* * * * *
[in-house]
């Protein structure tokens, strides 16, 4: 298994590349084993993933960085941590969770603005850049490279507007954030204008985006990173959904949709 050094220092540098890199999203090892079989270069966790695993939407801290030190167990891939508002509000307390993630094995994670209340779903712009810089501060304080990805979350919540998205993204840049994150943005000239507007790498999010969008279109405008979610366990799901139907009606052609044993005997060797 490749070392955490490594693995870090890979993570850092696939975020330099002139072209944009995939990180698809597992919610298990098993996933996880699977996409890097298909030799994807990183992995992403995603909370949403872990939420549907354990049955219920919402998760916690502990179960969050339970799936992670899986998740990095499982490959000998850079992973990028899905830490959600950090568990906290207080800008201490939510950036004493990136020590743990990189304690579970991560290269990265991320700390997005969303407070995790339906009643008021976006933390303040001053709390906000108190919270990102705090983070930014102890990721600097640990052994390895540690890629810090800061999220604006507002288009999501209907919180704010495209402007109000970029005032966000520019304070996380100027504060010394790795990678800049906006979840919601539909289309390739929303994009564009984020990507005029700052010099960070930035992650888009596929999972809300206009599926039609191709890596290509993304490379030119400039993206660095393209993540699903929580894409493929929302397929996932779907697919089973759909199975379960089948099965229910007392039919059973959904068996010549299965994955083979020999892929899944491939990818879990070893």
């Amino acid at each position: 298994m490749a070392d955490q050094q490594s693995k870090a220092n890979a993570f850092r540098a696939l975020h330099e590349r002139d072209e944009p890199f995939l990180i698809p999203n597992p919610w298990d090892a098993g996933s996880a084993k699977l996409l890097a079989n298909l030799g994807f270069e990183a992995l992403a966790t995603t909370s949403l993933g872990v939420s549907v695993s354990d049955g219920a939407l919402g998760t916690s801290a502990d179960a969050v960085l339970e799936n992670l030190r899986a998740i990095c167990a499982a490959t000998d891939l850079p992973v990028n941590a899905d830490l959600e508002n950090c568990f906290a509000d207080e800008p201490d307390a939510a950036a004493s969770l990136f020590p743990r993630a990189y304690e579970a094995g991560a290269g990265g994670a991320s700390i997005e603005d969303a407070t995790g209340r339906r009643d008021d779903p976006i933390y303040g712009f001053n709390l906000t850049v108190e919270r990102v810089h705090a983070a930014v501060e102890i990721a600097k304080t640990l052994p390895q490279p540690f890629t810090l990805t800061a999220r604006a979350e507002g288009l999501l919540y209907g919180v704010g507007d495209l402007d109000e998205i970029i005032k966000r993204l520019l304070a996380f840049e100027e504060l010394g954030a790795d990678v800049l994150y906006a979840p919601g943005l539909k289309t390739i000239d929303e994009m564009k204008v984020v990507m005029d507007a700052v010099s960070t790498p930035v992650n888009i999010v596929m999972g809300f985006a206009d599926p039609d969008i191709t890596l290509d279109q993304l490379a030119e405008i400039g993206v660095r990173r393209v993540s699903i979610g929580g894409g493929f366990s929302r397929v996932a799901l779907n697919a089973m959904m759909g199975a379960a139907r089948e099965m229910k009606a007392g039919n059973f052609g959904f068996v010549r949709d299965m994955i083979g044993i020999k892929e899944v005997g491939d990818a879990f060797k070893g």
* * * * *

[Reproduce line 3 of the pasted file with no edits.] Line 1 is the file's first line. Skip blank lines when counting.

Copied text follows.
């Amino acid at each position: 298994m490749a070392d955490q050094q490594s693995k870090a220092n890979a993570f850092r540098a696939l975020h330099e590349r002139d072209e944009p890199f995939l990180i698809p999203n597992p919610w298990d090892a098993g996933s996880a084993k699977l996409l890097a079989n298909l030799g994807f270069e990183a992995l992403a966790t995603t909370s949403l993933g872990v939420s549907v695993s354990d049955g219920a939407l919402g998760t916690s801290a502990d179960a969050v960085l339970e799936n992670l030190r899986a998740i990095c167990a499982a490959t000998d891939l850079p992973v990028n941590a899905d830490l959600e508002n950090c568990f906290a509000d207080e800008p201490d307390a939510a950036a004493s969770l990136f020590p743990r993630a990189y304690e579970a094995g991560a290269g990265g994670a991320s700390i997005e603005d969303a407070t995790g209340r339906r009643d008021d779903p976006i933390y303040g712009f001053n709390l906000t850049v108190e919270r990102v810089h705090a983070a930014v501060e102890i990721a600097k304080t640990l052994p390895q490279p540690f890629t810090l990805t800061a999220r604006a979350e507002g288009l999501l919540y209907g919180v704010g507007d495209l402007d109000e998205i970029i005032k966000r993204l520019l304070a996380f840049e100027e504060l010394g954030a790795d990678v800049l994150y906006a979840p919601g943005l539909k289309t390739i000239d929303e994009m564009k204008v984020v990507m005029d507007a700052v010099s960070t790498p930035v992650n888009i999010v596929m999972g809300f985006a206009d599926p039609d969008i191709t890596l290509d279109q993304l490379a030119e405008i400039g993206v660095r990173r393209v993540s699903i979610g929580g894409g493929f366990s929302r397929v996932a799901l779907n697919a089973m959904m759909g199975a379960a139907r089948e099965m229910k009606a007392g039919n059973f052609g959904f068996v010549r949709d299965m994955i083979g044993i020999k892929e899944v005997g491939d990818a879990f060797k070893g």